November 10th 2016

Today I learnt that I have been misusing the phrase ‘which begs the question’ for my entire life thus far. And, because I have nothing else about which to dedicate this blog, I’m now going to write an entire post about my previous misunderstanding and misuse of that phrase.

I have always (and as far as I can tell I’m not alone in this) used the phrase ‘Which begs the question…’ to mean the same as ‘which invites the question’ or ‘which raises the question’ but in fact, the specific use of ‘beg’ is completely inaccurate in that context.

Of course, if you think about the literal definition of each word in that phrase then of course ‘beg’ doesn’t make any sense. It’s not a synonym for ‘invite’ or ‘raise’ but it’s just one of those strange, English idioms that don’t make any sense when you actually think about what they mean.

Except it isn’t.

In proper context (usually in legislatory circumstances (I made that word up)) the phrase ‘begging the question’ means that in ones answer, one has used circular reasoning as a solution to the problem presented by the question. It is also defined as a logical fallacy where ‘Claim X assumes X is true, and therefore Claim X is true.’

As in, ‘The food was good because it tasted nice’ or, ‘bananas are healthy because they are good for you’ or ‘Why do you like the taste of chocolate? Because it tastes nice’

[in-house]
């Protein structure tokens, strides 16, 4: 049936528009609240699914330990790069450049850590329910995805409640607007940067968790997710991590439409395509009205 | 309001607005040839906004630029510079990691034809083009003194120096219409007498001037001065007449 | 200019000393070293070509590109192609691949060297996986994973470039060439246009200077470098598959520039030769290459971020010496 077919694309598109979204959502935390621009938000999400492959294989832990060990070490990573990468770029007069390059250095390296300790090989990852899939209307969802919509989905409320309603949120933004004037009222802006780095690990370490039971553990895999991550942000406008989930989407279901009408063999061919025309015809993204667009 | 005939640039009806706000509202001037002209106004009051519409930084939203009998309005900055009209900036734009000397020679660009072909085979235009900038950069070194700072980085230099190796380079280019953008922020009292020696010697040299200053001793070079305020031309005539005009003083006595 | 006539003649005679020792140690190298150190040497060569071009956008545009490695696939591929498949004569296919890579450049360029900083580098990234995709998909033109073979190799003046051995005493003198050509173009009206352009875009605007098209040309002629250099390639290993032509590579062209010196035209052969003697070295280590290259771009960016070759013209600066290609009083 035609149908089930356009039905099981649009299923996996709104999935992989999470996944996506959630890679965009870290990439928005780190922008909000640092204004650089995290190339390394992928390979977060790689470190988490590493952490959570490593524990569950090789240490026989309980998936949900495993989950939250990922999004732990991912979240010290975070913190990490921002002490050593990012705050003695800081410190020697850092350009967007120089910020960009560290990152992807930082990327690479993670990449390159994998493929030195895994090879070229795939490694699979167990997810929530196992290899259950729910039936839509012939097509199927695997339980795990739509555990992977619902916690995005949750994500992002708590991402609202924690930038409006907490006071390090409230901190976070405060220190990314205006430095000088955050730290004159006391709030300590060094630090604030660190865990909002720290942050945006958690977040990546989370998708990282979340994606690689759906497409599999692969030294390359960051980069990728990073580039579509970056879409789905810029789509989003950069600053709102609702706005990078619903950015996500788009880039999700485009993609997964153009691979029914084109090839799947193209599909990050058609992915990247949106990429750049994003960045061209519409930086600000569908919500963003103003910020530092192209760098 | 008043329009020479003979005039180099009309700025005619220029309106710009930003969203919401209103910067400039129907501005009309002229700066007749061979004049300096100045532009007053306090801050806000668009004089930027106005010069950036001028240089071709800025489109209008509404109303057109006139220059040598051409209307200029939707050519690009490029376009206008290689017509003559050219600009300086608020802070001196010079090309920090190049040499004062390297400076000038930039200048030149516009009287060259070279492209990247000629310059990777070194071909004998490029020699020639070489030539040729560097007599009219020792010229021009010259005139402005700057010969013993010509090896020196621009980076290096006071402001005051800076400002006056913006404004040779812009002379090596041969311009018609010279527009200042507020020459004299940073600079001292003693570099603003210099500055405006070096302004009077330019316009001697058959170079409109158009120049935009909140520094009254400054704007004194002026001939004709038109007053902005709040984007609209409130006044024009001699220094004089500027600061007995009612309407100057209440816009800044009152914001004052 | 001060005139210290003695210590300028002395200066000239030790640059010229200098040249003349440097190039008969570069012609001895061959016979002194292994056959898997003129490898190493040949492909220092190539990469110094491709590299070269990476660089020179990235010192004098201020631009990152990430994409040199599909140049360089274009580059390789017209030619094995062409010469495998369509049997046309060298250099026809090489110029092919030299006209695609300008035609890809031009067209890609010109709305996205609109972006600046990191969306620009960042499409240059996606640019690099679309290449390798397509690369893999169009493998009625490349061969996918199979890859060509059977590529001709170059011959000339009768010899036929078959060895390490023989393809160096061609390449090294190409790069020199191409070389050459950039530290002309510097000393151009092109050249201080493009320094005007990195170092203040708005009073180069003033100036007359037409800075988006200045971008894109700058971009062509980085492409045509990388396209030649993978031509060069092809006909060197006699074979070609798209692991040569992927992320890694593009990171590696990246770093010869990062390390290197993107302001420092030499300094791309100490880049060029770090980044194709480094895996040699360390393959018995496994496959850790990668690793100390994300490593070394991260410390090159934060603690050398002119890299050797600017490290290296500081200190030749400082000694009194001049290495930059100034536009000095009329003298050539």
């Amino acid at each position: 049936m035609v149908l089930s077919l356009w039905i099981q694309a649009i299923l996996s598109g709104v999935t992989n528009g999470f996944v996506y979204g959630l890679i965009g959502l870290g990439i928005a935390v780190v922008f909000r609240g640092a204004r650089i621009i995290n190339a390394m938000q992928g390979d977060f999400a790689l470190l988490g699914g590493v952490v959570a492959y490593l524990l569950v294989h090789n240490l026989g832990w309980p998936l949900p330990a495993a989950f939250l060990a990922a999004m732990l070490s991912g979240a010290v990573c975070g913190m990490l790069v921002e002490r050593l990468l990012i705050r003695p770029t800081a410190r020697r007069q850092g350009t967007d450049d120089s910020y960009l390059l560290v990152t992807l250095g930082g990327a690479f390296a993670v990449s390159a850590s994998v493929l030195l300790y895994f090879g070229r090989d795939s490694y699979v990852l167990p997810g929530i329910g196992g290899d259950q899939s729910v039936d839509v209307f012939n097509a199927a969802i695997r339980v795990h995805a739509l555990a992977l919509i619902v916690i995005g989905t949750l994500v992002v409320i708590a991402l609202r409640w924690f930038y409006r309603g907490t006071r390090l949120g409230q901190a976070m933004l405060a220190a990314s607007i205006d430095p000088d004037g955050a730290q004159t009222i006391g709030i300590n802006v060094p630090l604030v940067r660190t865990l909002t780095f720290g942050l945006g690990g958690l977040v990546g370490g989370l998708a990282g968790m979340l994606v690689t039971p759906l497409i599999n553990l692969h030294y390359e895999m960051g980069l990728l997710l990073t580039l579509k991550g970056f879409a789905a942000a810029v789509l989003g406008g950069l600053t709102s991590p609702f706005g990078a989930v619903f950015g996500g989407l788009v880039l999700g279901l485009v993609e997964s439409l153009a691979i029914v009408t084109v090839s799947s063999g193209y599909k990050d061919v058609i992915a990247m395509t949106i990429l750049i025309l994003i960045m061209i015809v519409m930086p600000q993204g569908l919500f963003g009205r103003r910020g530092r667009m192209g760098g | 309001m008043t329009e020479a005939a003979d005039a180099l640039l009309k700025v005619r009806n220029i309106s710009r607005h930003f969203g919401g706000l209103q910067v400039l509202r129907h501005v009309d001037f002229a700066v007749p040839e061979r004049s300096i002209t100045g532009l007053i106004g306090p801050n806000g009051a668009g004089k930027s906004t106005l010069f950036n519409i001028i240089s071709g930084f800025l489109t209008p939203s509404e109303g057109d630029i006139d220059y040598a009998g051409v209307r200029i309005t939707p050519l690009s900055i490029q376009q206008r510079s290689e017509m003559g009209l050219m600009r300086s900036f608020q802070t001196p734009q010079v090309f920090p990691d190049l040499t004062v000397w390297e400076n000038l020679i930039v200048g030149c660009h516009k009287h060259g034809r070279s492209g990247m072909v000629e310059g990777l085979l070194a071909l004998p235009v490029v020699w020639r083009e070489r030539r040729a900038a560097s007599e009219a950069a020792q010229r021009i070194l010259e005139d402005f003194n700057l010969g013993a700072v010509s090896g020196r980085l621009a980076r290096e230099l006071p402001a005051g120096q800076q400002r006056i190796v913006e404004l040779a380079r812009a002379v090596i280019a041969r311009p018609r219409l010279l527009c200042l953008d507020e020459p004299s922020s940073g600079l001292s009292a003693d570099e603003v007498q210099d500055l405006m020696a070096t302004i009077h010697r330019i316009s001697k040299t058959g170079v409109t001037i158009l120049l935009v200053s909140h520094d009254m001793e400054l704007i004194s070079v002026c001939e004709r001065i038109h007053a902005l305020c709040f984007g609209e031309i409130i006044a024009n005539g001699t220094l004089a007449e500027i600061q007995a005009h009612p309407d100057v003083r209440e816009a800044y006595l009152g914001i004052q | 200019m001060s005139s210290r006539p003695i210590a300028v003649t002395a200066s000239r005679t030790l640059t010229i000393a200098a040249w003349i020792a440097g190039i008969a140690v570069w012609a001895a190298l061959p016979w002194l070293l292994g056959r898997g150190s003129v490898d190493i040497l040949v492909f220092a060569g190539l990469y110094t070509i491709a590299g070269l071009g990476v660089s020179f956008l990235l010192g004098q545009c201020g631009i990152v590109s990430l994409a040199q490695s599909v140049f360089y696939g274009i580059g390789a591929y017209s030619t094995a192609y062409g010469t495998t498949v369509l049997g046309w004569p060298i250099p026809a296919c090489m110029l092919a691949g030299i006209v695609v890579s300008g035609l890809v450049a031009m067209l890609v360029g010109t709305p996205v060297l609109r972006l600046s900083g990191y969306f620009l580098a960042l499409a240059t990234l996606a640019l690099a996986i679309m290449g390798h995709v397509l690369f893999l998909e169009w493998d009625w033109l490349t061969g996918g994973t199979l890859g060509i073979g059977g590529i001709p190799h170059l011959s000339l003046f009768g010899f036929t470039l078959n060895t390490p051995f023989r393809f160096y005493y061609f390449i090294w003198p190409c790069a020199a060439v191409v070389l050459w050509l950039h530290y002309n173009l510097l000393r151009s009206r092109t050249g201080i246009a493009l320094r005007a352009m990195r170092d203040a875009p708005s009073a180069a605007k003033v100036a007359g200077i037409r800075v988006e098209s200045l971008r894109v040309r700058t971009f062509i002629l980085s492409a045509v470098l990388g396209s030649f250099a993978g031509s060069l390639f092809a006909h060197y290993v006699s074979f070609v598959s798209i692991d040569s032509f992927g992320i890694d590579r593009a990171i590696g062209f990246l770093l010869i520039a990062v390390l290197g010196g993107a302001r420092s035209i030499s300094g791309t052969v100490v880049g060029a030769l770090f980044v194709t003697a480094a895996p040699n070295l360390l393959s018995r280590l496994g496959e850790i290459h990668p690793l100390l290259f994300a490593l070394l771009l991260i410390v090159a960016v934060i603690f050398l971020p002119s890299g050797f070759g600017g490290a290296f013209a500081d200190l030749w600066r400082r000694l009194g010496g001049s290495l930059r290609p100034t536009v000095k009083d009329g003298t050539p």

These are all examples of begging the question. I’m really hungry right now, so apparently the only examples I could think of were food related.

According to the podcast on grammar I was listening to (because I am an absolute hoot at parties) 95% of people use that phrase incorrectly. I’m 95% sure that statistic was made up, but even though I’m now in the 5% of people who know it’s correct usage, I’m sure I’ll still use it incorrectly.

Which begs the question, why do we just accept these phrases without thinking about what they mean?

Why are there fish in my kettle?

Why has a cat run away with my tongue?

Why does it take a donkey a longer and/or shorter time to orbit the sun than a human?

Won’t throwing a spanner at something break it?

How long is a barge pole and will it keep me an adequate distance away from the thing which I wish to be kept away from?

When you stop and think about these things, they make no sense, absolutely none. I mean, I have literally never seen a black kettle. I’m sure at one time they did make sense, but now we just accept that it’s a thing without thinking about it. And that’s fascinating to me – the origin and development of language.

Until tomorrow, stop begging.



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